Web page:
10. Your personality is your biggest advantage
“Own” yourself! Make sure your best qualities are always portrayed in person, on paper or online. Make yourself stand out from others.
Jon Chelesnik is a 1989 Kansas State Graduate and founder of Sports Casters Talent Agency of America. Chelesnik wanted to make a career out of helping people so that is what he is doing with his business. His business consists of helping others find jobs or prepare to go into the job market. Chelesnik explained that starting his business was something that was a step-by-step process that he taught himself. He taught himself how to build his own website and other things that people might hire someone to do for them.
I recently got the chance to attend a professional engagement where he was the guest speaker. While talking to A.Q. Miller School of Journalism and Mass Communications students he said, “Social media forces reporters and journalists to be word economists.
Chelesnik spoke about social media and the positive and negative effects it has on journalists and reporters. Social media makes it easier to find stories and to be at the front of the wave because it is a tool that is constantly accessible. It also makes people that you wouldn’t think to be accessible such as celebrities easier to contact. Social media allows the community feelings to be easily seen and understood through the many social media outlets and the greater competition between many journalists and even the general public makes everyone better reporters. Everyone being able to publish their feelings or thoughts within seconds is something that is really great for the public to utilize but it can be a detriment to some if used inappropriately.
If reporters report false information that they received from social media that could kill their credibility and be horrible for their present career and any future employers that see false information attached to their name is not something that will help them get the job. Social media also requires longer work hours because information is constantly being published and there is newsworthy information that needs to be reported. Social media is an excellent tool if used the right way and not used to publish a premature story that might not consist of all the right facts.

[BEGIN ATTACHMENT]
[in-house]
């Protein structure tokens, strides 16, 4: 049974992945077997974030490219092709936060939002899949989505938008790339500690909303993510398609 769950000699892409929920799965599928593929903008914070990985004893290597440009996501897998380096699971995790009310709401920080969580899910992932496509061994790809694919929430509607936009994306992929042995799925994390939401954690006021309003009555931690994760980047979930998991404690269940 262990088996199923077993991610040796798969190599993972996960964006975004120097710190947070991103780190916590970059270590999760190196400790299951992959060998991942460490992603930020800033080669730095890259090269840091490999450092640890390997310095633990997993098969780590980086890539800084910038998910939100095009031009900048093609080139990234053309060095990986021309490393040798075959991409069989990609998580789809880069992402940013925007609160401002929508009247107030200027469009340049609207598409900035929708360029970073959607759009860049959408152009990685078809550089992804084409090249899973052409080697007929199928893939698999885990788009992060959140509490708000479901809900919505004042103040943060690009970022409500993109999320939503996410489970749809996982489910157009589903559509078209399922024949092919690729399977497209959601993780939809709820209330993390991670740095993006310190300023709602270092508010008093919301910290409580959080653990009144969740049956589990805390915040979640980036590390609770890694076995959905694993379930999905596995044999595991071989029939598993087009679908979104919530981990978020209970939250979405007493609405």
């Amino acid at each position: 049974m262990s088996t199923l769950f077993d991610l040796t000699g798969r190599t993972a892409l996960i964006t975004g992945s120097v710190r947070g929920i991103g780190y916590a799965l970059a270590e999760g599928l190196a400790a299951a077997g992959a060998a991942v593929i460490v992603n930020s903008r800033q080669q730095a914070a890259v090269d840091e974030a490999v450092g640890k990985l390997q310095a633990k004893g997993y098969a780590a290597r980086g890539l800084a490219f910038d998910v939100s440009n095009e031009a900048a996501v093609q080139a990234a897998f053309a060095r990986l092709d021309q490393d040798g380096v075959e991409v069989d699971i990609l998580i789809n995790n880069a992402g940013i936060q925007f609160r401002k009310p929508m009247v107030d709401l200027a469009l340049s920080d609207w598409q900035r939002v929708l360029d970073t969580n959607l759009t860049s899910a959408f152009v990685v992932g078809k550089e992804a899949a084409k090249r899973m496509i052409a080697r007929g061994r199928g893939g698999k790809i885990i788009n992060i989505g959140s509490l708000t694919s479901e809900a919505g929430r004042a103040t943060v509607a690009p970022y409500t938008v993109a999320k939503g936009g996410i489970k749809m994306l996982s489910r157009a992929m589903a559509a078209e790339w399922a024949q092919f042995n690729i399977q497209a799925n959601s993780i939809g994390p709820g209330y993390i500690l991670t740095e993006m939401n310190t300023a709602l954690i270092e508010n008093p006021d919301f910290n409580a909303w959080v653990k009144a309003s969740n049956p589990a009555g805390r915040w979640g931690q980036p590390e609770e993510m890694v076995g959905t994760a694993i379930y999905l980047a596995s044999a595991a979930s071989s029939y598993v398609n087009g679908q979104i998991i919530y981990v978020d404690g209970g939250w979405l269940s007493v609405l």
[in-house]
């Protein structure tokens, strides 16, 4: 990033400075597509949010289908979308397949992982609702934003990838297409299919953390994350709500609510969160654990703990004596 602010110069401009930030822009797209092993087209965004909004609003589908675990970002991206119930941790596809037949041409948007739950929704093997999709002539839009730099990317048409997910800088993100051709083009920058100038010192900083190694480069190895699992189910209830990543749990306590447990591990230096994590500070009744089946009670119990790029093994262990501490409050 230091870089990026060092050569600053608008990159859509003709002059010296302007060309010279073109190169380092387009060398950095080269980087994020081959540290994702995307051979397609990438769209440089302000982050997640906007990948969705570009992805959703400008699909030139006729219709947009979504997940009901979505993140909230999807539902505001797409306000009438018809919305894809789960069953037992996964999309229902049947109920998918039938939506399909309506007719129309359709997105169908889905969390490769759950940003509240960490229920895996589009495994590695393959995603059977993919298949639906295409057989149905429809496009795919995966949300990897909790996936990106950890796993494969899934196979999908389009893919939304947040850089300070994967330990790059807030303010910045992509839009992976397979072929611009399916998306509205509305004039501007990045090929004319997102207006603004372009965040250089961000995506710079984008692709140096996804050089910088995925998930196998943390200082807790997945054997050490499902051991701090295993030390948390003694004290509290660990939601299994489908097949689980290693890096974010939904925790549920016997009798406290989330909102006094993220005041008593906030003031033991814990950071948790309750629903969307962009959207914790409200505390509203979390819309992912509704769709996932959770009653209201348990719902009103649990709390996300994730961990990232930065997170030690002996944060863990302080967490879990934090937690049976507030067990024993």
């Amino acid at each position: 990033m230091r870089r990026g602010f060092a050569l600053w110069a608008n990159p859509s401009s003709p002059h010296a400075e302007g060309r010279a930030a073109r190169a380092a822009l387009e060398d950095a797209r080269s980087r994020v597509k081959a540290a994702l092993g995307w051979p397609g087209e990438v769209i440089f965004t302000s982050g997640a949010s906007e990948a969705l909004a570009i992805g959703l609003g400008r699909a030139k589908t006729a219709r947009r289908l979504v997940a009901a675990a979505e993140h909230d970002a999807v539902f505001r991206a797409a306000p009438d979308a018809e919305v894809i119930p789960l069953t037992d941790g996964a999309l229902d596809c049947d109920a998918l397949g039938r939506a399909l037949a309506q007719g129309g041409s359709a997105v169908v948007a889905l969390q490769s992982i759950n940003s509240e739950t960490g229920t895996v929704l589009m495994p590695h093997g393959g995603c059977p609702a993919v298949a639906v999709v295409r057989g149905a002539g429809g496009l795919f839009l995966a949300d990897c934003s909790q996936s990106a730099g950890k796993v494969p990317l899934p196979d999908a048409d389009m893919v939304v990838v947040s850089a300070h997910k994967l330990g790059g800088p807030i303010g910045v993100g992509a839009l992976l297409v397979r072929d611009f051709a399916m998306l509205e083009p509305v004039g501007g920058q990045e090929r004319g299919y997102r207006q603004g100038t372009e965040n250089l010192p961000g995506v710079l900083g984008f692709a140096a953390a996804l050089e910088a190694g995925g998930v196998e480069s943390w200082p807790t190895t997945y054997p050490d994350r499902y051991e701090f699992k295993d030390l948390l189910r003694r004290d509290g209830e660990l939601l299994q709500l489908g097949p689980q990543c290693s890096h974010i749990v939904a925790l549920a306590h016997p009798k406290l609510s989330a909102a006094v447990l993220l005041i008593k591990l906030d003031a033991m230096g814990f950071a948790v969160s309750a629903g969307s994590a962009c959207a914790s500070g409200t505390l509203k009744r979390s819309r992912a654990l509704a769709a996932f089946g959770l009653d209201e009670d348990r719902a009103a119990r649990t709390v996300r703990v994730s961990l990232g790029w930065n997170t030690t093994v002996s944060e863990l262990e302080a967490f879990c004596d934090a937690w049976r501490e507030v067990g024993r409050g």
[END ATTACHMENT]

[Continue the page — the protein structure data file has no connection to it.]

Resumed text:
Christopher Assaf graduated from K-State’s A.Q. Miller School of Journalism and Mass Communications in August of 1992. He is originally from Kansas City, Kansas and attended Shawnee Mission Northwest during his high school years. While Assaf was a student at K-State he worked for the Collegian and Royal Purple Yearbook. He is now working as a photojournalist for the Baltimore Sun.
I recently got the chance to attend a professional engagement where Christopher Assaf was the guest speaker. Assaf came back to K-State to work on a project called A Week At Kansas State: Photographs of College Life. Assaf and others are working on recreating the book of photos just in time to present the book for K-State’s centennial celebration in 2013. Assaf let the audience in on what type of photos he enjoys taking such as, pictures that will help tell a story, moment or mood pictures that will have a more emotional effect on his audience and he is always on the look out for the peak moment that he can capture.
Assaf spoke about being able to adapt in any work environment. He said, “You can’t work your way up the chain anymore.” Change is needed to fit the many roles one might take on with whoever they are employed by. If employees are able to switch work roles within their career they will be considered much more fluid and that will help them excel within the company they are employed.
Assaf also stressed being able to collaborate with a team or coworkers. If people can learn from one another then the goal that is set will be even better accomplished. While people should be diverse to create a multiplatform for their career, they shouldn’t be afraid of finding a niche that might spark interest and help them really excel in a certain area.